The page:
Tag Archives: Faith Christian Community

Church Signs Tell Strong Stories…Or Do They? Part 1

I’ve written about church signage in Anchorage several times over the years. When I was being published in the Alaska Dispatch News (Anchorage Daily News), I was unable to get my photos of church signs included with my columns. I’ve decided to regularly give examples of great signs and those needing improvement. Signs are needed to identify your church, service times, and hopefully your website where more information about the church can be found. They should be readable when passing at the posted speed limit for that roadway. It is not necessary to put the name of the pastor on church signs, a vanity sign of bygone days.

Our Lady of Guadalupe Co-Cathedral – Wisconsin Sign

I enjoy visiting Catholic services and find them of value to people of that faith and others. Many Catholics and Catholic clergy are close personal friends of mine. While the sign in front of Our Lady of Guadalupe is an improvement from the previous sign, it still cannot be read by someone driving by at the posted speed limit. It’s unfortunate it’s not posted perpendicular to their beautiful cathedral. It also contains too much information to digest. This information should be available by referring to Our Lady of Guadalupe’s website, the address of which is missing from the sign.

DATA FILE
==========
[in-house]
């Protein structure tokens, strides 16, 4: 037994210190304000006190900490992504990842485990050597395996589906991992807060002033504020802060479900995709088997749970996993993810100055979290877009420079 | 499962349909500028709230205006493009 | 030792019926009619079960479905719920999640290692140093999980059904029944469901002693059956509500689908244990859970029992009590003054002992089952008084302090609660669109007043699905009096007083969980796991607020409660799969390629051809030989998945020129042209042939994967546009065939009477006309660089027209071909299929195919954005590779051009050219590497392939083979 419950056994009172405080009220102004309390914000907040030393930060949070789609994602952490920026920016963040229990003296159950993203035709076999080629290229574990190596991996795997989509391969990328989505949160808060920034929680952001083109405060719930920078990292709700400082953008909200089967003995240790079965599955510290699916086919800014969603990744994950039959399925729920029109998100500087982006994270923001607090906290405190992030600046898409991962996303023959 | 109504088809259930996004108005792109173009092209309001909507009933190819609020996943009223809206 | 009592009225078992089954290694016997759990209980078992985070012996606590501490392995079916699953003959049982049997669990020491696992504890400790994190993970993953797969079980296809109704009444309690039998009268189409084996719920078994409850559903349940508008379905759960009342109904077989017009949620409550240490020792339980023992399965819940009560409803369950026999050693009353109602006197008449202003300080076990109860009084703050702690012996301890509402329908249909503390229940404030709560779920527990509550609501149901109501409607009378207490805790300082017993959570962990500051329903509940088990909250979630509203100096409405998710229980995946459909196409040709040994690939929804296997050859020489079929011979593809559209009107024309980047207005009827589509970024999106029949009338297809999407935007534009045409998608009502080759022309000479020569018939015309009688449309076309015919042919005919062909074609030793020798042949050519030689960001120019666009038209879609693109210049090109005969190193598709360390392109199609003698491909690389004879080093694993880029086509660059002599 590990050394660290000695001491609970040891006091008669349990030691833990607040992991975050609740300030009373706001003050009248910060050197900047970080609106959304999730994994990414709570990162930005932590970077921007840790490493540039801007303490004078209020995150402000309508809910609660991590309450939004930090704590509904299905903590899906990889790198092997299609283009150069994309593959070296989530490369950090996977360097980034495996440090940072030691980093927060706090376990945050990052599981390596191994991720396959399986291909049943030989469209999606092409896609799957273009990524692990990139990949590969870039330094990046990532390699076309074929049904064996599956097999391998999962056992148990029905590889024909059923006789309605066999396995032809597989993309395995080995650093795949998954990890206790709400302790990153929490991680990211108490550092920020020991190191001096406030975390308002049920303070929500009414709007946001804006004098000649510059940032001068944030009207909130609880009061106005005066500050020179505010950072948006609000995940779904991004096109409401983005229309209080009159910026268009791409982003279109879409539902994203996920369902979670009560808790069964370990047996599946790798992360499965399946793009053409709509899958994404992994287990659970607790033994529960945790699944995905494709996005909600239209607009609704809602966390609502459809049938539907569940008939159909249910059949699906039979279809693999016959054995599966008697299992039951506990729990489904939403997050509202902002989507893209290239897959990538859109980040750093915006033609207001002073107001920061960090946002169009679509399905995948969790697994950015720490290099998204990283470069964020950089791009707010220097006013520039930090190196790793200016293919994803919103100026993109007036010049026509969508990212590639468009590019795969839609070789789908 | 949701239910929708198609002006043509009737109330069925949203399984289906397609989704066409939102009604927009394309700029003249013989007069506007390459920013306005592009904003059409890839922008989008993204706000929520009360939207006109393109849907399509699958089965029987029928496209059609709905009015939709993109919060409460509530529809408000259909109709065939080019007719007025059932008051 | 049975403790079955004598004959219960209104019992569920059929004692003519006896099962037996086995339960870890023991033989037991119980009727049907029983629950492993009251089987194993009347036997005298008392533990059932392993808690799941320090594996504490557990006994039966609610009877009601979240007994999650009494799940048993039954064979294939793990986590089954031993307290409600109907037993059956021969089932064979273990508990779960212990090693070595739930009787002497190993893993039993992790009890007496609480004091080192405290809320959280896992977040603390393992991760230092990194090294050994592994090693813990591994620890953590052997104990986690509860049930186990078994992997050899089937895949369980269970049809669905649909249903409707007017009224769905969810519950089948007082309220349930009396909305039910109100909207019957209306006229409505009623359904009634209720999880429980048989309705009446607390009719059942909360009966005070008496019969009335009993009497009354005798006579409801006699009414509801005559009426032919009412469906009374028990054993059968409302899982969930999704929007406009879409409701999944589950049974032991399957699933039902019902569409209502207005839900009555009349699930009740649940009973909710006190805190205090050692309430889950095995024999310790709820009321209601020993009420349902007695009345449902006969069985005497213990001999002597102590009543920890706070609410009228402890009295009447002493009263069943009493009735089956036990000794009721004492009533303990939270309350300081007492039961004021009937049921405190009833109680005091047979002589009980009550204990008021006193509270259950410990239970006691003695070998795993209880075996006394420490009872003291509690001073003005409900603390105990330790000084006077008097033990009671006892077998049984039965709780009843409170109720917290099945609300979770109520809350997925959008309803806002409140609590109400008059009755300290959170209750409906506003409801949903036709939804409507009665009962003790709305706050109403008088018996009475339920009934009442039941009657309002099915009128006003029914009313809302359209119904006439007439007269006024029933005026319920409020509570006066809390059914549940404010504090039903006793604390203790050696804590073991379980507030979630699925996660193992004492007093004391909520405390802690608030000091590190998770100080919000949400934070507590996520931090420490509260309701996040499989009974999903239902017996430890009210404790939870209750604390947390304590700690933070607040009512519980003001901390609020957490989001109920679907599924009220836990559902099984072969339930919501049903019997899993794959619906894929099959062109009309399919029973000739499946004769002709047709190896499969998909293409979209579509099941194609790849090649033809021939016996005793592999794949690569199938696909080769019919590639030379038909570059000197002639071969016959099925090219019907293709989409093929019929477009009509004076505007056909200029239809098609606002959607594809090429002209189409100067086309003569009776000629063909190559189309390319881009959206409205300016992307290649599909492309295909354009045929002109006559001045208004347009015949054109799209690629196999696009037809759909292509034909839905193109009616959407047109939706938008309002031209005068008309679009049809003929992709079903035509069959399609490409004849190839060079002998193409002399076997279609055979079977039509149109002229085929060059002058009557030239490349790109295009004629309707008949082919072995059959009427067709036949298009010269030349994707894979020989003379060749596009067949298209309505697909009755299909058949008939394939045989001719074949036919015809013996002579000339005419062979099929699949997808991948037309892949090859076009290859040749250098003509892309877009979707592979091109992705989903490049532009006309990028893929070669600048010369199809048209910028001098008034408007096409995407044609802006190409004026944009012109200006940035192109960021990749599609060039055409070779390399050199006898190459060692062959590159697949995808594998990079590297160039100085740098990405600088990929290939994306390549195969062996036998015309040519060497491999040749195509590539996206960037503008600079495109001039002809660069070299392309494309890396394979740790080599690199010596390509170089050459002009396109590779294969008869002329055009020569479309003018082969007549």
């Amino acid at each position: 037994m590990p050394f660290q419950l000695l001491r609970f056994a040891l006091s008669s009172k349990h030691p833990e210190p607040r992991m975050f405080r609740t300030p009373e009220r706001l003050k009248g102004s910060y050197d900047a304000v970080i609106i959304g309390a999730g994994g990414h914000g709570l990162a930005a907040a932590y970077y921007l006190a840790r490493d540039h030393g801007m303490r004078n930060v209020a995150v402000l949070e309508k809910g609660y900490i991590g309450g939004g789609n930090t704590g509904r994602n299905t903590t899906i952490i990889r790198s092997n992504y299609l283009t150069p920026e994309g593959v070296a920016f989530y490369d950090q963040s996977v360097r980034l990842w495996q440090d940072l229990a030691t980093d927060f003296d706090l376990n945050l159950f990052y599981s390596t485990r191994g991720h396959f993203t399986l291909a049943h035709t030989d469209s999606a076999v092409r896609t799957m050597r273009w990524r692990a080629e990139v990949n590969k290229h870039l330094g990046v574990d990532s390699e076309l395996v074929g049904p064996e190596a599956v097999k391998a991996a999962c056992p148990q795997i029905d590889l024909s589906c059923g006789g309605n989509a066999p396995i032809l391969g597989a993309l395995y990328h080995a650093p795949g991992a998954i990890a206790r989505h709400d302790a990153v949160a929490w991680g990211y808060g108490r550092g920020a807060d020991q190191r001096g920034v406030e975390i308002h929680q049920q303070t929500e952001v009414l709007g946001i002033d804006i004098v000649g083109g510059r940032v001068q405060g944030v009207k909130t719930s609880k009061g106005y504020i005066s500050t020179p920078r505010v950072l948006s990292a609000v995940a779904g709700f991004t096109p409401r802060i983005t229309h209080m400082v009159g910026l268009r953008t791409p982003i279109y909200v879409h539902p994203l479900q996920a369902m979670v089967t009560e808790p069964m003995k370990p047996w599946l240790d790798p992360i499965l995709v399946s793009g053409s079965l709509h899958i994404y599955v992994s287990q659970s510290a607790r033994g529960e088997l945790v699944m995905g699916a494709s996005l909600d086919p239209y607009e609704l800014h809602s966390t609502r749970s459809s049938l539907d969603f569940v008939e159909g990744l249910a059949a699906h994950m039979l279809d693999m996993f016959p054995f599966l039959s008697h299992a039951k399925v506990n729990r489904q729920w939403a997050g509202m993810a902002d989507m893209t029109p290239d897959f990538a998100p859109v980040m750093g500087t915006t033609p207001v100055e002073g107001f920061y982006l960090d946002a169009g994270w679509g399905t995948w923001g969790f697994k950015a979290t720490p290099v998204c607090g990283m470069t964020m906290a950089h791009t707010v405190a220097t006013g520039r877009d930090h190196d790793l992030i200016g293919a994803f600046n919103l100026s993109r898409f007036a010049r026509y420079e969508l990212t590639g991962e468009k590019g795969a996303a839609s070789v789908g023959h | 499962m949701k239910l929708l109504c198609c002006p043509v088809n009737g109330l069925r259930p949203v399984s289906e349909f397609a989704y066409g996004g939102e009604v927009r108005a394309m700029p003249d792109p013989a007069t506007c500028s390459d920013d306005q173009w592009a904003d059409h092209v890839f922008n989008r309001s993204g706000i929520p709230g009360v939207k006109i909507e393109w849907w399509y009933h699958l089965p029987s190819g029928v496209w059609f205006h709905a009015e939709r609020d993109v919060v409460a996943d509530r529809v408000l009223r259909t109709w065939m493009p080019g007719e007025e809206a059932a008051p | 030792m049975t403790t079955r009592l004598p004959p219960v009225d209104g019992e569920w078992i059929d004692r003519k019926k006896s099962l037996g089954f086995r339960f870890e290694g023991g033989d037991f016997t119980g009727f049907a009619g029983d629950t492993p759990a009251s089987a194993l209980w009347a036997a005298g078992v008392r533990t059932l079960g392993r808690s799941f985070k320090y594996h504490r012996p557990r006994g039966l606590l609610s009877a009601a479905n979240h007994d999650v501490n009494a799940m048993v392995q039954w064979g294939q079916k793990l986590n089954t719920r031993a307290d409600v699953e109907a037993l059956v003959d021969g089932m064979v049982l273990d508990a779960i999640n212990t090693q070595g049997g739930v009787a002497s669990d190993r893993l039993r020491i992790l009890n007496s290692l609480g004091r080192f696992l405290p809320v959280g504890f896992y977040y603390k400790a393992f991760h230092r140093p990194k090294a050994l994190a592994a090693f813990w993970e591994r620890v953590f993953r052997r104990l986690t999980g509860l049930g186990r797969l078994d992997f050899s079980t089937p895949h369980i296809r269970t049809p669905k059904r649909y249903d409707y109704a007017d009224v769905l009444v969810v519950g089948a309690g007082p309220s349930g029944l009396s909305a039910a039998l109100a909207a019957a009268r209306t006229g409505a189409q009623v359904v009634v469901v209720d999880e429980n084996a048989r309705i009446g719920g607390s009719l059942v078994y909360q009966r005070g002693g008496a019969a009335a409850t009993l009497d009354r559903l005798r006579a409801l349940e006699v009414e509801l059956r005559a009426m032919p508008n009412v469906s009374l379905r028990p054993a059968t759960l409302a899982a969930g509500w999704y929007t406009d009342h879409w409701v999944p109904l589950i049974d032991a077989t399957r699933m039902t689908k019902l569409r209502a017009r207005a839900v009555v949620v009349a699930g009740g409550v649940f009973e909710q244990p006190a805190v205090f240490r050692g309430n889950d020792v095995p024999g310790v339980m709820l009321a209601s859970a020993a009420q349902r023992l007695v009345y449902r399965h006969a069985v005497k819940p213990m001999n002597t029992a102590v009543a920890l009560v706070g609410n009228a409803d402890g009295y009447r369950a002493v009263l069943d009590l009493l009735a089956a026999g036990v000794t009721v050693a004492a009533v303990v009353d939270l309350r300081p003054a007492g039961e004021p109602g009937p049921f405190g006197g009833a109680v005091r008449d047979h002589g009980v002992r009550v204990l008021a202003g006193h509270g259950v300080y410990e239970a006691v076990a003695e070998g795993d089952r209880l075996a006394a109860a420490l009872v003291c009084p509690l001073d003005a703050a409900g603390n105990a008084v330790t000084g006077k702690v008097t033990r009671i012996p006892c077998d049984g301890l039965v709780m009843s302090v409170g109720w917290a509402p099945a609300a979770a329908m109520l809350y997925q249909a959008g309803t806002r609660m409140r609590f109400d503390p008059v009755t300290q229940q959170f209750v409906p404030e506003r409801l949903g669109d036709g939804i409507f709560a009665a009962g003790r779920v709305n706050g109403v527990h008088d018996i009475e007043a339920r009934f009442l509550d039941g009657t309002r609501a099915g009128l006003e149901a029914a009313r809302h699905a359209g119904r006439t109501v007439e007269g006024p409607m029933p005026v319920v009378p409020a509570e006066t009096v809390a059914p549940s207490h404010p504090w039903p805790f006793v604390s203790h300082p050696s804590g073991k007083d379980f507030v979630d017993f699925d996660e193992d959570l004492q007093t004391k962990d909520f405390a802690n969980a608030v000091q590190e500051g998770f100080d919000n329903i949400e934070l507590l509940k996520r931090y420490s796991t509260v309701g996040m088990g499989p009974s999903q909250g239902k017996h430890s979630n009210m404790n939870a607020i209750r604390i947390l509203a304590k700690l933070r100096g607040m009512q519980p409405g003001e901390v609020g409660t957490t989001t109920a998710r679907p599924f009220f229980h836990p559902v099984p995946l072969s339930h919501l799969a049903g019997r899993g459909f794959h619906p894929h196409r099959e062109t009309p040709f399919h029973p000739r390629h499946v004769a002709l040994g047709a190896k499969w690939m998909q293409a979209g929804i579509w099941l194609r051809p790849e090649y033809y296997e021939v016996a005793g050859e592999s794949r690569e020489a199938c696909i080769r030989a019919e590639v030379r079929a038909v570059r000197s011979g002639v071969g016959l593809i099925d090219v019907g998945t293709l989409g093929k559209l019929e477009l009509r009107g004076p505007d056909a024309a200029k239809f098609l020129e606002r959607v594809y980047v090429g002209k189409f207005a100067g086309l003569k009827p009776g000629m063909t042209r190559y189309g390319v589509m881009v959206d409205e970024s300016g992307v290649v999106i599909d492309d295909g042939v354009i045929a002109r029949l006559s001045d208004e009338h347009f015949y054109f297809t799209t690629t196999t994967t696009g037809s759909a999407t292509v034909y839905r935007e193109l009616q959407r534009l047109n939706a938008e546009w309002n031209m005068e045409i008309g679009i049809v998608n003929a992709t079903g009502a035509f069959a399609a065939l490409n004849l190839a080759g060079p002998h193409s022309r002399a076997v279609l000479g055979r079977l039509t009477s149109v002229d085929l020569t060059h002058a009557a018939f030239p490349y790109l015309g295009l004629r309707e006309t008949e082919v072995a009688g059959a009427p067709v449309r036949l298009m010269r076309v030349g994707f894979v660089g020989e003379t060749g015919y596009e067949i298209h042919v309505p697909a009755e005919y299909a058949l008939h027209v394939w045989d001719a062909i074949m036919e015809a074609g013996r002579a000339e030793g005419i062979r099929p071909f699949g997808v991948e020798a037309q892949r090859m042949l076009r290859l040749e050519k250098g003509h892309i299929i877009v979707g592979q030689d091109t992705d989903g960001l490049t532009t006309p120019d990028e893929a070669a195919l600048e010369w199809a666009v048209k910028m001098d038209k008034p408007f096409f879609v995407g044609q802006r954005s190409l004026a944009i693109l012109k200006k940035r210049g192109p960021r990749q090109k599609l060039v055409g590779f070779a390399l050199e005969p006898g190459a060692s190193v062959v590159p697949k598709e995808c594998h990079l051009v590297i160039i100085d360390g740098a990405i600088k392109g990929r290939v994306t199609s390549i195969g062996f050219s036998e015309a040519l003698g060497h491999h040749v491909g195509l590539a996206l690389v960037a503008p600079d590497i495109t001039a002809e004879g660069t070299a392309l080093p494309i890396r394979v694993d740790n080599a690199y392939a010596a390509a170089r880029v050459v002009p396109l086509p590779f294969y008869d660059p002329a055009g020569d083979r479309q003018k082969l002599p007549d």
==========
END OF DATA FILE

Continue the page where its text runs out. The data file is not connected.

Faith Christian Community – Wisconsin Sign












Two blocks south of Our Lady of Guadalupe, Faith Christian Community’s sign is simple, can easily be read on both sides while passing at the posted speed limit. It contains worship times and the church website address. I’m always amazed how efficiently and inexpensively this church has used the same sign for dozens of years to great effect.